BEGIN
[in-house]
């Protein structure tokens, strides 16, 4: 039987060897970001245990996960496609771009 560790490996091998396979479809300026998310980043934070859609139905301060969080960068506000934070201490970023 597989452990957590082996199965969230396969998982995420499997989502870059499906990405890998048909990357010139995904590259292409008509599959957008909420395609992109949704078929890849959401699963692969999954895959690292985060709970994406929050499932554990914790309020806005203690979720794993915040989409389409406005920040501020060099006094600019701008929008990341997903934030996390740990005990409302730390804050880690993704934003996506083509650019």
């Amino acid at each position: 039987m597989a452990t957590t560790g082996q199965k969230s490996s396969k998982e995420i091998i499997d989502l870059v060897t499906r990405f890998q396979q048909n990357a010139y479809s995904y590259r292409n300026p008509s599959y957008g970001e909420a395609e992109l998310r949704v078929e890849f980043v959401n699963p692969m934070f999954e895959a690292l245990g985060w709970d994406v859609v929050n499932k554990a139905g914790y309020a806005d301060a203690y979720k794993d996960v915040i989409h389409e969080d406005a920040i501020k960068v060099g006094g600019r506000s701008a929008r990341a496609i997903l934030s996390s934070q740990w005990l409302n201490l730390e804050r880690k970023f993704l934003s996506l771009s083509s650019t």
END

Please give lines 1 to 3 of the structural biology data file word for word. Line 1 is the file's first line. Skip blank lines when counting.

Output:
[in-house]
């Protein structure tokens, strides 16, 4: 039987060897970001245990996960496609771009 560790490996091998396979479809300026998310980043934070859609139905301060969080960068506000934070201490970023 597989452990957590082996199965969230396969998982995420499997989502870059499906990405890998048909990357010139995904590259292409008509599959957008909420395609992109949704078929890849959401699963692969999954895959690292985060709970994406929050499932554990914790309020806005203690979720794993915040989409389409406005920040501020060099006094600019701008929008990341997903934030996390740990005990409302730390804050880690993704934003996506083509650019």
């Amino acid at each position: 039987m597989a452990t957590t560790g082996q199965k969230s490996s396969k998982e995420i091998i499997d989502l870059v060897t499906r990405f890998q396979q048909n990357a010139y479809s995904y590259r292409n300026p008509s599959y957008g970001e909420a395609e992109l998310r949704v078929e890849f980043v959401n699963p692969m934070f999954e895959a690292l245990g985060w709970d994406v859609v929050n499932k554990a139905g914790y309020a806005d301060a203690y979720k794993d996960v915040i989409h389409e969080d406005a920040i501020k960068v060099g006094g600019r506000s701008a929008r990341a496609i997903l934030s996390s934070q740990w005990l409302n201490l730390e804050r880690k970023f993704l934003s996506l771009s083509s650019t």